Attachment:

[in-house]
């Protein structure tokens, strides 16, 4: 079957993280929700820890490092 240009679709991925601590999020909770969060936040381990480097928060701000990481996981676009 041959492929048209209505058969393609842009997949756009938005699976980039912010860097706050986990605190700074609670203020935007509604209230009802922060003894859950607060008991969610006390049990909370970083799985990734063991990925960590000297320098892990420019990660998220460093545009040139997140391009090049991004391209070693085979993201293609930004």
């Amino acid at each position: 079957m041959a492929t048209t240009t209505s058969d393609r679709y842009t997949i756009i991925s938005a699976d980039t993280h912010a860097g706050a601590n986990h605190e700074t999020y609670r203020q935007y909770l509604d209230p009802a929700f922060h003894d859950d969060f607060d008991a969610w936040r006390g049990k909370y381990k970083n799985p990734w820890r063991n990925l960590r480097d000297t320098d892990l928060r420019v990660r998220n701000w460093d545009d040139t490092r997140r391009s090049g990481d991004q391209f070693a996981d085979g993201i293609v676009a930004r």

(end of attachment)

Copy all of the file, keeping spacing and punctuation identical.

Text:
[in-house]
């Protein structure tokens, strides 16, 4: 079957993280929700820890490092 240009679709991925601590999020909770969060936040381990480097928060701000990481996981676009 041959492929048209209505058969393609842009997949756009938005699976980039912010860097706050986990605190700074609670203020935007509604209230009802922060003894859950607060008991969610006390049990909370970083799985990734063991990925960590000297320098892990420019990660998220460093545009040139997140391009090049991004391209070693085979993201293609930004």
């Amino acid at each position: 079957m041959a492929t048209t240009t209505s058969d393609r679709y842009t997949i756009i991925s938005a699976d980039t993280h912010a860097g706050a601590n986990h605190e700074t999020y609670r203020q935007y909770l509604d209230p009802a929700f922060h003894d859950d969060f607060d008991a969610w936040r006390g049990k909370y381990k970083n799985p990734w820890r063991n990925l960590r480097d000297t320098d892990l928060r420019v990660r998220n701000w460093d545009d040139t490092r997140r391009s090049g990481d991004q391209f070693a996981d085979g993201i293609v676009a930004r």